This year may feel like the year in which the truth became irrelevant, but according to several recent psychological studies, the brain has a more deep-seated capacity to ignore facts. That might help explain why true and false feel like increasingly meaningless distinctions in politics, in the U.S. and beyond.

Most people assume that the facts that help them interpret the world are based on the truth. But a 2015 study published in the Journal of Experimental Psychology found that might not always be the case — word of mouth, or repetition, can sometimes outweigh knowledge when we're deciding if something is true.

In the study, participants read a series of statements, half of which were true ("A prune is a dried plum") and half of which were false ("Oslo is the capital of Finland"), and ranked how interesting they thought they seemed. The statements were chosen so that most people would know about half of them.

In the next part of the study, the participants were asked to rank how likely another set of statements, some of which were repeated from the first exercise, were to be true. The researchers found that participants said that the repeated statements were more likely to be true the second time they saw them, even if they already knew the statement to be false.

Repetition has an even more pronounced effect when a person knows he or she is the one making the false statement. In an unrelated study, published recently in the journal Nature Neuroscience, researchers hooked up participants to a brain scanning tool called an fMRI while they played a game in which they could engage in deceit. The researchers were looking for spikes of activity in certain parts of the brain that indicate emotion, a tell-tale sign of lying. The participants admitted that they lied to get ahead in the game, and the more they lied, the weaker the spikes on the fMRI became. These findings support the theory that lying is a "slippery slope," the researchers write — little lies can escalate into big ones, and the brain might not know the difference.

These findings come at a time of obviously debunked — and endlessly repeated — lies by policymakers, that nonetheless seem to be making an impact.

One of the most compelling promises made by politicians in the lead-up to Britain's vote to leave the E.U. — holding that the country would see an influx of £350 million to the National Health Service — was patently false. And then, of course, there's Donald Trump, who takes the standard truth-fudging of most politicians to heights previously unseen.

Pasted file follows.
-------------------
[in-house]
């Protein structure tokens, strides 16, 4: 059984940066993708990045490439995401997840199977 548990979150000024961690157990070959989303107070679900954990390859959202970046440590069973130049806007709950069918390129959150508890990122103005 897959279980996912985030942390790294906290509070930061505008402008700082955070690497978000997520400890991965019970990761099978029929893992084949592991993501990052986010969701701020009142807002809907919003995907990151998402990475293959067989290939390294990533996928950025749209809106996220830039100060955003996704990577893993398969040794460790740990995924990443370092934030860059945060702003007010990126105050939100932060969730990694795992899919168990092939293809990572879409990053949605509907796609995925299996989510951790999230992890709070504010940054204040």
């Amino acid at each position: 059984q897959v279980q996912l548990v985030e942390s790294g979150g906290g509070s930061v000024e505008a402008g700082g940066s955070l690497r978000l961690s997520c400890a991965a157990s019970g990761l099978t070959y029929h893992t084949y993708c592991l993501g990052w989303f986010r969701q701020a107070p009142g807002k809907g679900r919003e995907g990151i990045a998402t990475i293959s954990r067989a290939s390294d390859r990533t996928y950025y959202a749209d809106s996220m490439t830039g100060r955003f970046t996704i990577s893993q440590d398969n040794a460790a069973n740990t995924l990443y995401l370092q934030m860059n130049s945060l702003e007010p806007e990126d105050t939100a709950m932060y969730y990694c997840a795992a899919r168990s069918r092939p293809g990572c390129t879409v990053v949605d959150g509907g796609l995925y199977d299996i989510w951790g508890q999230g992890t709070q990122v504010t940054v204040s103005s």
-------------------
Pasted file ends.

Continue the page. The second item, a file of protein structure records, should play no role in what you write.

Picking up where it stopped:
But our propensity to believe falsehoods isn't new. So why are we only now finding ourselves in the era of post-truth politics?" This illusory truth effect has always played a role in our lives, it's part of the reason that advertising is effective and that gossip is likely to be repeated and be believed," Lisa Fazio, a psychology professor at Vanderbilt University and one of the authors of the 2015 paper, tells Vocativ via email. "However, it's also likely that we are now exposed to more information, from more people, than we were in the past, and thus false rumors or information are more likely to reach us."

A lot of that information overload comes from the internet, where misinformation gets bounced around in the endless echo chamber — from legitimate news sites to less legitimate ones to social media. If you see a dozen people posting about Hillary Clinton's "criminal" use of a private email server, you might be more inclined to forget that an FBI investigation found that there was no wrongdoing. (This week, especially, that bears remembering!)

We're not doomed to put credence in falsehoods, however. Tom Stafford, a cognitive scientist at the University of Sheffield wrote recently in BBC Future about the 2015 study, that the repetition effect didn't erode the things people already knew to be true. "With or without repetition, people were still more likely to believe the actual facts as opposed to the lies," he wrote. "This shows something fundamental about how we update our beliefs — repetition has a power to make things sound more true, even when we know differently, but it doesn't over-ride that knowledge."

Stafford's advice? "Think before you repeat." That goes double for the internet, where misguided screeds can be saved (and referenced) forever. And a quick fact-checking Google search before hitting retweet wouldn't hurt anyone.

This article originally appeared at Repeating lies makes them seem true (or why 2016 feels insane)